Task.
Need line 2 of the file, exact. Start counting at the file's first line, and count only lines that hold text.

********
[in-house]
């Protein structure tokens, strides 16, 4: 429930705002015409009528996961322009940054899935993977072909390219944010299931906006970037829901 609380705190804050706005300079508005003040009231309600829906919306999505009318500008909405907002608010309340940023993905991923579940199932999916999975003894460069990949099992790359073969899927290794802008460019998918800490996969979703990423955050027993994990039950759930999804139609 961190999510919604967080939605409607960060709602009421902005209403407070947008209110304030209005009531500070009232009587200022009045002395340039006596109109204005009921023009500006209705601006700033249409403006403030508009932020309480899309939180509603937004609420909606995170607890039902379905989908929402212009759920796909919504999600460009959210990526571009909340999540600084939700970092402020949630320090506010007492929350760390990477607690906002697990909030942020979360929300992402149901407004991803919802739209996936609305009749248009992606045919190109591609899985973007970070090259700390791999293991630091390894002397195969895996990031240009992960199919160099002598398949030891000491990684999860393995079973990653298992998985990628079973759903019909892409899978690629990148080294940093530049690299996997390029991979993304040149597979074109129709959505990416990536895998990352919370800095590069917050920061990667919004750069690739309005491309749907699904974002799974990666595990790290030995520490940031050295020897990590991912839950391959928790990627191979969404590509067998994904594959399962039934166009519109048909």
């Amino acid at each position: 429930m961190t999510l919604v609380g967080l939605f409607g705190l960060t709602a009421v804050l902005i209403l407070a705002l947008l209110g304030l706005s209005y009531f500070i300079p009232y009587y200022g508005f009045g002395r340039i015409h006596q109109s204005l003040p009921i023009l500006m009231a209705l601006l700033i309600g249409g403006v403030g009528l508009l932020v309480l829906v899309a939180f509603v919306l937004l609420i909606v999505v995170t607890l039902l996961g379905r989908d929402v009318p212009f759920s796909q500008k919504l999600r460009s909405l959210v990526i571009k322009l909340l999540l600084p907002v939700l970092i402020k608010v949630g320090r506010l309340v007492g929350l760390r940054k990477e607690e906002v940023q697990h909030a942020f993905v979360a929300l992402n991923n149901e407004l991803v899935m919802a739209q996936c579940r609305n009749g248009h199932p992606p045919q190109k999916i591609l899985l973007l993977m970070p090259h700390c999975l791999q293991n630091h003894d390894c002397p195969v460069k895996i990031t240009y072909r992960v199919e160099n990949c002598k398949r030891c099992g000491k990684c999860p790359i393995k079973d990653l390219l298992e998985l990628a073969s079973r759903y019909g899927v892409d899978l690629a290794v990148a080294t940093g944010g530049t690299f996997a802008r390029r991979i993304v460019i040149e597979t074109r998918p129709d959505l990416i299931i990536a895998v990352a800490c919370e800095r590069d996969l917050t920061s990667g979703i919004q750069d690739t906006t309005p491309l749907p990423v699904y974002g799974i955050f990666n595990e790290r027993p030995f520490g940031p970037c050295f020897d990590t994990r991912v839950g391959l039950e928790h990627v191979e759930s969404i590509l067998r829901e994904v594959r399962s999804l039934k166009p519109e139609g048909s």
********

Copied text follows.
């Protein structure tokens, strides 16, 4: 429930705002015409009528996961322009940054899935993977072909390219944010299931906006970037829901 609380705190804050706005300079508005003040009231309600829906919306999505009318500008909405907002608010309340940023993905991923579940199932999916999975003894460069990949099992790359073969899927290794802008460019998918800490996969979703990423955050027993994990039950759930999804139609 961190999510919604967080939605409607960060709602009421902005209403407070947008209110304030209005009531500070009232009587200022009045002395340039006596109109204005009921023009500006209705601006700033249409403006403030508009932020309480899309939180509603937004609420909606995170607890039902379905989908929402212009759920796909919504999600460009959210990526571009909340999540600084939700970092402020949630320090506010007492929350760390990477607690906002697990909030942020979360929300992402149901407004991803919802739209996936609305009749248009992606045919190109591609899985973007970070090259700390791999293991630091390894002397195969895996990031240009992960199919160099002598398949030891000491990684999860393995079973990653298992998985990628079973759903019909892409899978690629990148080294940093530049690299996997390029991979993304040149597979074109129709959505990416990536895998990352919370800095590069917050920061990667919004750069690739309005491309749907699904974002799974990666595990790290030995520490940031050295020897990590991912839950391959928790990627191979969404590509067998994904594959399962039934166009519109048909």